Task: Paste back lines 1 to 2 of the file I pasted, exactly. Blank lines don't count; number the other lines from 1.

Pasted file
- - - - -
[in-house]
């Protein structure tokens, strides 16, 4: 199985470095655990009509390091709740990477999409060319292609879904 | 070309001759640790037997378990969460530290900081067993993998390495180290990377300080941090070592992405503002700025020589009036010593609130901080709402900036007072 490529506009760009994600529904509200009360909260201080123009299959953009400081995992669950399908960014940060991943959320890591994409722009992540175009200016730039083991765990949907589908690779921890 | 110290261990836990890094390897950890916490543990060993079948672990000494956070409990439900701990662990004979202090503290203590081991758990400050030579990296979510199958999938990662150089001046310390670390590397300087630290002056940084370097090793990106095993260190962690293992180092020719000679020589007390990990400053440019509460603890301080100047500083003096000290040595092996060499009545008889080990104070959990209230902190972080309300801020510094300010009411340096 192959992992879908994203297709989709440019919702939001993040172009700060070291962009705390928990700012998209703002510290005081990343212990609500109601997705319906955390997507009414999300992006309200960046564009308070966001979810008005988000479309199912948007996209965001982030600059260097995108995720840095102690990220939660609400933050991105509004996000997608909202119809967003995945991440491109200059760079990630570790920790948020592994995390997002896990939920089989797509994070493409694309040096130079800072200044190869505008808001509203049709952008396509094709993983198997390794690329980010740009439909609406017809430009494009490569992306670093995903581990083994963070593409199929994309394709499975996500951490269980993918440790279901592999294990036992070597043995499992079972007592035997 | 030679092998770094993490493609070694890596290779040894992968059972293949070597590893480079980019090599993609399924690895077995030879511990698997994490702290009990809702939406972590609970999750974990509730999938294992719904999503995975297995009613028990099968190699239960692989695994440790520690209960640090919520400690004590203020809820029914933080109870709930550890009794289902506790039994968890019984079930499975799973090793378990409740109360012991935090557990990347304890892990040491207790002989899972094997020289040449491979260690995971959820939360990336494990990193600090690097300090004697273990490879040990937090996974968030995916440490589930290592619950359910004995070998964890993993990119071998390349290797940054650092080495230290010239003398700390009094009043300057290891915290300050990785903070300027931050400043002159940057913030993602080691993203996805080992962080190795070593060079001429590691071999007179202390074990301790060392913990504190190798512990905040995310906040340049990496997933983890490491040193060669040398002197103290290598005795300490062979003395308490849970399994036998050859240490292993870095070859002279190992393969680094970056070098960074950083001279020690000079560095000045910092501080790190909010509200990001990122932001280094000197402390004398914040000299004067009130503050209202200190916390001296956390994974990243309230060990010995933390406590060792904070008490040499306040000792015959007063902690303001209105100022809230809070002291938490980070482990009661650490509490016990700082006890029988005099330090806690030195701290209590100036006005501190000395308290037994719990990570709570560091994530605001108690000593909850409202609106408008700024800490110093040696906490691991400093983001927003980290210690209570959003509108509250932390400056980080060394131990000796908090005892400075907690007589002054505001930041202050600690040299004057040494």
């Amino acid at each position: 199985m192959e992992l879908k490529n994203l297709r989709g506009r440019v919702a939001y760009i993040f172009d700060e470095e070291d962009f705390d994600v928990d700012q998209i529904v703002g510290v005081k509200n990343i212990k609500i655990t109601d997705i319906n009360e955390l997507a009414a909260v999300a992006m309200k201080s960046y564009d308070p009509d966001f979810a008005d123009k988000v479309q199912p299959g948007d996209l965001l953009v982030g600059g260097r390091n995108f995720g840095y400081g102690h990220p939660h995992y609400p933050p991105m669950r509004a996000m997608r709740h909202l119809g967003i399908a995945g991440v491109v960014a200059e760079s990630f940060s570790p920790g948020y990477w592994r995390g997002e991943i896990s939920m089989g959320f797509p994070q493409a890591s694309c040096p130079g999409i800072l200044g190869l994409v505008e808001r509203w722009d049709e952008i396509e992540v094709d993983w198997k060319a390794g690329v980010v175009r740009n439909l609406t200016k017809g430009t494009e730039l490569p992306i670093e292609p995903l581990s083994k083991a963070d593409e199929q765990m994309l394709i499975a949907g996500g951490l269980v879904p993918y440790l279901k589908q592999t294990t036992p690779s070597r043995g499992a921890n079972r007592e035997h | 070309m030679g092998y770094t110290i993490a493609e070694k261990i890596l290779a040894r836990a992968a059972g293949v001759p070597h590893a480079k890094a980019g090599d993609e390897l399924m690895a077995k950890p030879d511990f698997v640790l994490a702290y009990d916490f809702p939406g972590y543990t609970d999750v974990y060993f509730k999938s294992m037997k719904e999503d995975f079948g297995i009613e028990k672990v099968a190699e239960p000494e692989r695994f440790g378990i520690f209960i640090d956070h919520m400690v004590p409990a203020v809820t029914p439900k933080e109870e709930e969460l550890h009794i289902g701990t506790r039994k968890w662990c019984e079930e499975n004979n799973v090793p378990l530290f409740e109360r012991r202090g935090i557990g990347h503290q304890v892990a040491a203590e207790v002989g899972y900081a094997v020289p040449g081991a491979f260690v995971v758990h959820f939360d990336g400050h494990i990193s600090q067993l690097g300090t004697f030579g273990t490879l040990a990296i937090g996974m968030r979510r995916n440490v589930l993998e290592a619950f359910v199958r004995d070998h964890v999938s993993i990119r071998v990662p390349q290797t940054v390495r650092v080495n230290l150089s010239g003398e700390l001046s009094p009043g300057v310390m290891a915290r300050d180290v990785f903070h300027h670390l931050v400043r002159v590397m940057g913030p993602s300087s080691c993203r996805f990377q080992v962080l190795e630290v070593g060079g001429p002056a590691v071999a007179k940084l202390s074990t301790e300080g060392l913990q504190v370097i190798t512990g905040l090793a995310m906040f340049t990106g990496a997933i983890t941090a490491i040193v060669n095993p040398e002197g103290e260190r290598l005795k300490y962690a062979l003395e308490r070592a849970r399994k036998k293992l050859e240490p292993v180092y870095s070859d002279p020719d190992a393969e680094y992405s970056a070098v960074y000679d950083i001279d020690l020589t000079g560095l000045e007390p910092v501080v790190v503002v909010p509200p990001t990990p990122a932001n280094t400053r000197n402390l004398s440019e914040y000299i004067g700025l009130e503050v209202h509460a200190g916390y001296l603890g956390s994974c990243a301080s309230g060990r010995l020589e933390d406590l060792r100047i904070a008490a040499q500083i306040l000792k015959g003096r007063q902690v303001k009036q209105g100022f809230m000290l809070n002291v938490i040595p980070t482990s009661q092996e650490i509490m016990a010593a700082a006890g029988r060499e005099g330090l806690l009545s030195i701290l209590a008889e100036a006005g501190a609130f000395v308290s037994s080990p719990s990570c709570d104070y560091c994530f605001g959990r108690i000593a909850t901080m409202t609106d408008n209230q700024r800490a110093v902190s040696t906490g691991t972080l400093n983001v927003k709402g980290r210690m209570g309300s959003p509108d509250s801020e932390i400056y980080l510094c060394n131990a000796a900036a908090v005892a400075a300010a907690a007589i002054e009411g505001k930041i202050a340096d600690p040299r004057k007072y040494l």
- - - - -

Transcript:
[in-house]
């Protein structure tokens, strides 16, 4: 199985470095655990009509390091709740990477999409060319292609879904 | 070309001759640790037997378990969460530290900081067993993998390495180290990377300080941090070592992405503002700025020589009036010593609130901080709402900036007072 490529506009760009994600529904509200009360909260201080123009299959953009400081995992669950399908960014940060991943959320890591994409722009992540175009200016730039083991765990949907589908690779921890 | 110290261990836990890094390897950890916490543990060993079948672990000494956070409990439900701990662990004979202090503290203590081991758990400050030579990296979510199958999938990662150089001046310390670390590397300087630290002056940084370097090793990106095993260190962690293992180092020719000679020589007390990990400053440019509460603890301080100047500083003096000290040595092996060499009545008889080990104070959990209230902190972080309300801020510094300010009411340096 192959992992879908994203297709989709440019919702939001993040172009700060070291962009705390928990700012998209703002510290005081990343212990609500109601997705319906955390997507009414999300992006309200960046564009308070966001979810008005988000479309199912948007996209965001982030600059260097995108995720840095102690990220939660609400933050991105509004996000997608909202119809967003995945991440491109200059760079990630570790920790948020592994995390997002896990939920089989797509994070493409694309040096130079800072200044190869505008808001509203049709952008396509094709993983198997390794690329980010740009439909609406017809430009494009490569992306670093995903581990083994963070593409199929994309394709499975996500951490269980993918440790279901592999294990036992070597043995499992079972007592035997 | 030679092998770094993490493609070694890596290779040894992968059972293949070597590893480079980019090599993609399924690895077995030879511990698997994490702290009990809702939406972590609970999750974990509730999938294992719904999503995975297995009613028990099968190699239960692989695994440790520690209960640090919520400690004590203020809820029914933080109870709930550890009794289902506790039994968890019984079930499975799973090793378990409740109360012991935090557990990347304890892990040491207790002989899972094997020289040449491979260690995971959820939360990336494990990193600090690097300090004697273990490879040990937090996974968030995916440490589930290592619950359910004995070998964890993993990119071998390349290797940054650092080495230290010239003398700390009094009043300057290891915290300050990785903070300027931050400043002159940057913030993602080691993203996805080992962080190795070593060079001429590691071999007179202390074990301790060392913990504190190798512990905040995310906040340049990496997933983890490491040193060669040398002197103290290598005795300490062979003395308490849970399994036998050859240490292993870095070859002279190992393969680094970056070098960074950083001279020690000079560095000045910092501080790190909010509200990001990122932001280094000197402390004398914040000299004067009130503050209202200190916390001296956390994974990243309230060990010995933390406590060792904070008490040499306040000792015959007063902690303001209105100022809230809070002291938490980070482990009661650490509490016990700082006890029988005099330090806690030195701290209590100036006005501190000395308290037994719990990570709570560091994530605001108690000593909850409202609106408008700024800490110093040696906490691991400093983001927003980290210690209570959003509108509250932390400056980080060394131990000796908090005892400075907690007589002054505001930041202050600690040299004057040494």